Focus Of The Week: <i>Casino Royale</i> Foot Chase

Focus Of The Week: Casino Royale Foot Chase

Inside the classic action sequence

Introducing a new 007 in Casino Royale demanded a new kind of action sequence. The solution came with an amazing foot chase through a perilous construction site in Madagascar with Bond pursuing bomb-maker Mollaka up and down scaffolding, including a jaw-dropping jump from the top of a crane.

Screenwriter Neal Purvis explained the origins of the set piece. “We wanted to establish the new Bond is gadget free, raw, slightly crazy, very physical and incredibly brave. We were also aware there had never been a foot chase in a Bond movie before.”

To shoot the sequence, the unit used Nassau as a double for Madagascar. The construction site was created on the site of an old hotel the team had frequented during the making of The Spy Who Loved Me but had now fallen into disrepair. To ensure the hotel looked like it was in a state of construction, the production needed to dress the site with a framework of girders and three cranes. In the aftermath of Hurricane Katrina, all the US and Canadian cranes had been moved to New Orleans so the unit shipped in cranes from the UK. The steel girders were cut to required lengths at Pinewood, shipped to Nassau then erected in just six days.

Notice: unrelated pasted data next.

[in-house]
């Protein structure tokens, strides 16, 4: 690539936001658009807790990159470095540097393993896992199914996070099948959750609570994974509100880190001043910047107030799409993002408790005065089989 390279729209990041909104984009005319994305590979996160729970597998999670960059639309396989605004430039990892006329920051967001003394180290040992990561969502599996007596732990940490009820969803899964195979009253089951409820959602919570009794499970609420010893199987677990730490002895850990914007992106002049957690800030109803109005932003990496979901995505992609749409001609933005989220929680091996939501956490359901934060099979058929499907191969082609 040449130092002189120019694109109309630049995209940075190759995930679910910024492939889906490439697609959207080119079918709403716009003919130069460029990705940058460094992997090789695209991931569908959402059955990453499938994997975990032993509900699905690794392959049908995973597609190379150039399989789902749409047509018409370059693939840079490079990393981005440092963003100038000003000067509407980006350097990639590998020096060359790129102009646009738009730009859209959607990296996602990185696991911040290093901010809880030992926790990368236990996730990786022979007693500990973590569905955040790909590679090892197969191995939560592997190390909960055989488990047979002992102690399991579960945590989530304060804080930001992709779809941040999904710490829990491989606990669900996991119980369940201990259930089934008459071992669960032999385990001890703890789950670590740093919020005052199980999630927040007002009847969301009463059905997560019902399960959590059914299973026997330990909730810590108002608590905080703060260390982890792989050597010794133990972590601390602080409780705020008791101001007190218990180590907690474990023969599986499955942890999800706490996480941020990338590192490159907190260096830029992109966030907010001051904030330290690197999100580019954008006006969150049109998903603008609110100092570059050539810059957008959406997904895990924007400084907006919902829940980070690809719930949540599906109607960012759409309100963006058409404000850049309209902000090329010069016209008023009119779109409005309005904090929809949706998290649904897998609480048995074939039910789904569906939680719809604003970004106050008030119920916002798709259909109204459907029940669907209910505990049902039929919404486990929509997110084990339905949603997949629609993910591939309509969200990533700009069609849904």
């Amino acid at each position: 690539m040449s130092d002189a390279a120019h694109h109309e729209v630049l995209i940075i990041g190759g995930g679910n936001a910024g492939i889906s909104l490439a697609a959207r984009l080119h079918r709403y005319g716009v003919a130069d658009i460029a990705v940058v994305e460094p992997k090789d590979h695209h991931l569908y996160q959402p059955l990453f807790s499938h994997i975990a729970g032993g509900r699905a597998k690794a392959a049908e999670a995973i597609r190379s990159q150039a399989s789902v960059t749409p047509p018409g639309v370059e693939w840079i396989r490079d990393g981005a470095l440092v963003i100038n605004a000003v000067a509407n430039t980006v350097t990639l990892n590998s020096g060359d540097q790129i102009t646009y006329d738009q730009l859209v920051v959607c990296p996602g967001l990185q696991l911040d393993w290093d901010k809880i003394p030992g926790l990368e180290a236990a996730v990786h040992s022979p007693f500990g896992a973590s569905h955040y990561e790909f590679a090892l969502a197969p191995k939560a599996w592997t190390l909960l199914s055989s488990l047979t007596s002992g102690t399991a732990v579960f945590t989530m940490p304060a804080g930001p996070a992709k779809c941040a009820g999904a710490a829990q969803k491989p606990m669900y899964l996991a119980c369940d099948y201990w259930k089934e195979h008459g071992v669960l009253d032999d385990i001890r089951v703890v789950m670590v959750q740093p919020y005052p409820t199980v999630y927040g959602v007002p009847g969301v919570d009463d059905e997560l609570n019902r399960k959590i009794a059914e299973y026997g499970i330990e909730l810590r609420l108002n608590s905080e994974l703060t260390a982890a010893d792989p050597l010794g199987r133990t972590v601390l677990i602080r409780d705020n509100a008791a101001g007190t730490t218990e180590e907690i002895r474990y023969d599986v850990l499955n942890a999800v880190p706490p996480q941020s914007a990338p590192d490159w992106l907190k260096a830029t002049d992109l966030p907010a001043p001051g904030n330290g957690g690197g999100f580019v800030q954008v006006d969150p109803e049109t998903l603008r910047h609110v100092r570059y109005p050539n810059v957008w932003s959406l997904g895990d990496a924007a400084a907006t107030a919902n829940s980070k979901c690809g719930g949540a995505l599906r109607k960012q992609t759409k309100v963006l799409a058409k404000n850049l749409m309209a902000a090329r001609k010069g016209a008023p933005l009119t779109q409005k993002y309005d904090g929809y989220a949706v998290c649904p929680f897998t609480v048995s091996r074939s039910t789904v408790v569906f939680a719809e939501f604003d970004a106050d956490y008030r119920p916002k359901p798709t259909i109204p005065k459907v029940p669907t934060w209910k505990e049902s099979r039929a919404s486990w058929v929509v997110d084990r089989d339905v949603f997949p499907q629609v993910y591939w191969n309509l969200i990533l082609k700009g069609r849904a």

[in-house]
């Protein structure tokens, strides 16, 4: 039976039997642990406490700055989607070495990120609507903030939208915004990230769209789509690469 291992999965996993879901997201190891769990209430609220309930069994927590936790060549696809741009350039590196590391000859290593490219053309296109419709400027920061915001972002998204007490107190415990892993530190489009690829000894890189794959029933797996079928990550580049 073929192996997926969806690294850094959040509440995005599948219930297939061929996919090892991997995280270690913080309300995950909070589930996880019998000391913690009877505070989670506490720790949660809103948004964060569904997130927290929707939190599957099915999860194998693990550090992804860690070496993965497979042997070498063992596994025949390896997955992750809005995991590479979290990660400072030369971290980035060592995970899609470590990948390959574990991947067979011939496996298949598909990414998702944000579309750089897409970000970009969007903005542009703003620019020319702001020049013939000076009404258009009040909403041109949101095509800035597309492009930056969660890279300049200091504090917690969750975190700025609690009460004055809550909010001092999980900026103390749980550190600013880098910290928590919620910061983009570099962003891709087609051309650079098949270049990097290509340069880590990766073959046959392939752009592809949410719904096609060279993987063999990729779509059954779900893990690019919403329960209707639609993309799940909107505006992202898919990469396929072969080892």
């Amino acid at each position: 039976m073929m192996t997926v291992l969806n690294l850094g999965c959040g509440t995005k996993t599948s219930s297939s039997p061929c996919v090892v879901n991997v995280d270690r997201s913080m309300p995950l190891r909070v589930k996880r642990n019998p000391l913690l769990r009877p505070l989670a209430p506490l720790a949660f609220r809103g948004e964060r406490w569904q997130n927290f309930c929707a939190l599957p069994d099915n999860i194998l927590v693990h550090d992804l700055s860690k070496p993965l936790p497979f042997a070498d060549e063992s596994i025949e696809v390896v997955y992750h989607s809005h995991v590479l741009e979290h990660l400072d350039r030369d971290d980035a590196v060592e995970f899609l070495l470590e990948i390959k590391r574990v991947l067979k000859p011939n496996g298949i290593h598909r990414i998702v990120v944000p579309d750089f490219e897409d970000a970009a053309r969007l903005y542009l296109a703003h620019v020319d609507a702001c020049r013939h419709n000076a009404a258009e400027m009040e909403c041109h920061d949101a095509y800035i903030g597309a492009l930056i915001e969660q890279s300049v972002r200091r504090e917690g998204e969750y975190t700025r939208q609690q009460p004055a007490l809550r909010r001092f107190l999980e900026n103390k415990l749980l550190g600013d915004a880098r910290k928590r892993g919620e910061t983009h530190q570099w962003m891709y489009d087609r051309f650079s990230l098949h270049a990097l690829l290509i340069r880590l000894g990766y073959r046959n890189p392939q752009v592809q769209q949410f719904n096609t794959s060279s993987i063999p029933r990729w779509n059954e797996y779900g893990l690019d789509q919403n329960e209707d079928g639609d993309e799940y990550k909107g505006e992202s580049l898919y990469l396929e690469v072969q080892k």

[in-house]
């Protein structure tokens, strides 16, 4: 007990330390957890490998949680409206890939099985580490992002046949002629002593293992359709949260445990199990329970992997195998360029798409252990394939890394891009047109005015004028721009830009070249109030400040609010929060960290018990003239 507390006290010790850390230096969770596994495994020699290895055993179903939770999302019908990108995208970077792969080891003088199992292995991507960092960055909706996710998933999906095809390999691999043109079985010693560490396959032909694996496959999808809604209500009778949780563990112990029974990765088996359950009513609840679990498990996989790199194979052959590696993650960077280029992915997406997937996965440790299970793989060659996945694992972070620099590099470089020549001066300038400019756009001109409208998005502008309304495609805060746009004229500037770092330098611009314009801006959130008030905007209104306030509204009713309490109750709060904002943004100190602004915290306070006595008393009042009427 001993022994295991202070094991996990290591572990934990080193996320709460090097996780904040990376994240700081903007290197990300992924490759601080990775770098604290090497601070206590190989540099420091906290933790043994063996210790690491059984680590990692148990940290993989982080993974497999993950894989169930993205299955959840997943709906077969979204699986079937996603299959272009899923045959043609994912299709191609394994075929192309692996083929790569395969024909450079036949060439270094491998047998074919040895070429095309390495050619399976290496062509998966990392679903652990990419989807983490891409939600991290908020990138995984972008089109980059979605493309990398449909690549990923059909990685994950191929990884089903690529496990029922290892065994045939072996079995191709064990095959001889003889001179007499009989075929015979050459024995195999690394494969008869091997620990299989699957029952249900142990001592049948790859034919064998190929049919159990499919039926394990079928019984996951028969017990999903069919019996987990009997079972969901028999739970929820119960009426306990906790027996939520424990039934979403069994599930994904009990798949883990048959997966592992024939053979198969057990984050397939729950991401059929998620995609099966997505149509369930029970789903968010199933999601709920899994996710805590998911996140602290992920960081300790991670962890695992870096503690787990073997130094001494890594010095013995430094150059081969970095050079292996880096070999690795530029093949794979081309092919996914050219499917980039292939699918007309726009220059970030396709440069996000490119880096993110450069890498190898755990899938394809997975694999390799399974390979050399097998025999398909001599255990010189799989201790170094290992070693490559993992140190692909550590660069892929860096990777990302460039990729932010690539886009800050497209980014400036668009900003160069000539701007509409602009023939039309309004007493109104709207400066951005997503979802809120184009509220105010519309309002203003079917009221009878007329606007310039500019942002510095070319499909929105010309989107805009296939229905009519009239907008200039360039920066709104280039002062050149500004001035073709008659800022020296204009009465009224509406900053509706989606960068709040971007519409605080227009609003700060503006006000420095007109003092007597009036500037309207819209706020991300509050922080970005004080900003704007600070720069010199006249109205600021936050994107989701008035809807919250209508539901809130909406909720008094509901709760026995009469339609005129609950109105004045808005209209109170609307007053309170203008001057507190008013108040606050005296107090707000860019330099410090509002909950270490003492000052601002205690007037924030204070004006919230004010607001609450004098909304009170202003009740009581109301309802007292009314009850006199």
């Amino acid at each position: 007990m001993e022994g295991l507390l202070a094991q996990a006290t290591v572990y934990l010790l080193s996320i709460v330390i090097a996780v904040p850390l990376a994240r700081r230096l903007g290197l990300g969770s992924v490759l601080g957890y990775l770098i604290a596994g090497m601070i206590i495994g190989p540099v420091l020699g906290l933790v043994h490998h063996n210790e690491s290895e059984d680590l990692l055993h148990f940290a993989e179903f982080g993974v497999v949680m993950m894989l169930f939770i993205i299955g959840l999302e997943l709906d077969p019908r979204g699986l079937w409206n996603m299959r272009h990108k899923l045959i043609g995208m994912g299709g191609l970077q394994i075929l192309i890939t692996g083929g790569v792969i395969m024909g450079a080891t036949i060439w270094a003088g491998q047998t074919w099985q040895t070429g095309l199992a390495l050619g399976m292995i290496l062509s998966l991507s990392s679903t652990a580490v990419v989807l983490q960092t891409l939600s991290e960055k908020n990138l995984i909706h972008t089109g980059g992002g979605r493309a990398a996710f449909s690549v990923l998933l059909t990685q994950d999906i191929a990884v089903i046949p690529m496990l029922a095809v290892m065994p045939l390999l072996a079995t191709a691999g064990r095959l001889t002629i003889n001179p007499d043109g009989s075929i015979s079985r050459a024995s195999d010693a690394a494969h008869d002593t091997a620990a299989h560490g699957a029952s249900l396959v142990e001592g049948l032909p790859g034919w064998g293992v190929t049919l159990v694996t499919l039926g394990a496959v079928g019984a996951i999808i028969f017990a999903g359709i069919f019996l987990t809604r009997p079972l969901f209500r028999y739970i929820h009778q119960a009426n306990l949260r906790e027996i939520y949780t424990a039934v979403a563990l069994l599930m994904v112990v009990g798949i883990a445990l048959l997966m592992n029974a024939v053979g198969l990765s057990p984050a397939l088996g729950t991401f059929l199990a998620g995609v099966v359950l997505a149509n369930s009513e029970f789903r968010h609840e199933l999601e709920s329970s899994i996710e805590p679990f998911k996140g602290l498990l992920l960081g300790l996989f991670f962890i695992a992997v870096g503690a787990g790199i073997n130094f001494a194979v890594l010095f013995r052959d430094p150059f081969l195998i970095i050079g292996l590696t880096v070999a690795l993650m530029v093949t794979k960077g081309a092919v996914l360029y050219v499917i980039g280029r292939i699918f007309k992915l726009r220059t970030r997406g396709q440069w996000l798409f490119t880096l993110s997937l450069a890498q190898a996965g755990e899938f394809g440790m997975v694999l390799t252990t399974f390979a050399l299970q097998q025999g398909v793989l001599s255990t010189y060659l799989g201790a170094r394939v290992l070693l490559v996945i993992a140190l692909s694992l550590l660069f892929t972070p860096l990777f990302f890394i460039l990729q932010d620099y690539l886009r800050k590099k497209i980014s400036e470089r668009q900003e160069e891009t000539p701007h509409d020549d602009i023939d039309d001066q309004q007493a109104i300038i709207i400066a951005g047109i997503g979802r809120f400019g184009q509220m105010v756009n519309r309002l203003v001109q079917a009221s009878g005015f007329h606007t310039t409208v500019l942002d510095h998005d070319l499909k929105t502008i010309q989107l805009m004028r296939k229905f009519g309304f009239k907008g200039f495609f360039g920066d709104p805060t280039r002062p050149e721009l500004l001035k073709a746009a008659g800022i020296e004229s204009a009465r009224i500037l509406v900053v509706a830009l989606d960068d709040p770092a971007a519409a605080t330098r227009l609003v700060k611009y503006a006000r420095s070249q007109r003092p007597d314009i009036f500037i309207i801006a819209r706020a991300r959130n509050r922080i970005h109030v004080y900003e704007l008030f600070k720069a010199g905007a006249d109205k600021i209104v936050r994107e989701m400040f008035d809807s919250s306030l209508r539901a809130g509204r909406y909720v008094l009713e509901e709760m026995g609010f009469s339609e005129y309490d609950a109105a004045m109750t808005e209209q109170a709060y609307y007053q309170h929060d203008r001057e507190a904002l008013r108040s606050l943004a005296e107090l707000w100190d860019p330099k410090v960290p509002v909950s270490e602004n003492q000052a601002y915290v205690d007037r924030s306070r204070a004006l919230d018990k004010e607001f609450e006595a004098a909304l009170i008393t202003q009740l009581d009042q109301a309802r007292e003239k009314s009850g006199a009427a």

Following second unit work directed by Alexander Witt during February, the first unit joined them to shoot with Daniel Craig. To make the sequence fresh, the filmmakers tapped into the burgeoning parkour craze. Screenwriters Robert Wade and Neal Purvis had seen Sébastien Foucan demonstrating free running in the 2003 documentary Jump London leading him to be cast as Mollaka. “The way Sébastien does it is like a ballet,” said Witt. “It’s not like running like a stuntman would do, there is a kind of flow in his running and jumping.”

Shooting the scene at 100 feet above the ground, even seasoned action filmmakers felt the jeopardy in capturing the action. “You’re high up in the air, the wind’s whistling through the girders,” recalled stunt co-ordinator Gary Powell. “It is very intimidating to be up that high.” The heart-stopping leap from one crane to another and then onto a roof was achieved in one-shot. Although the jumpers were sporting safety harnesses connected to an even higher crane and a small landing platform was digitally erased from the shot, the leap was performed for real.

For Daniel Craig, shooting the sequence proved to be a daunting but ultimately cathartic experience. “I’m not going to rush up there again in the near future but I definitely put some demons to bed.”

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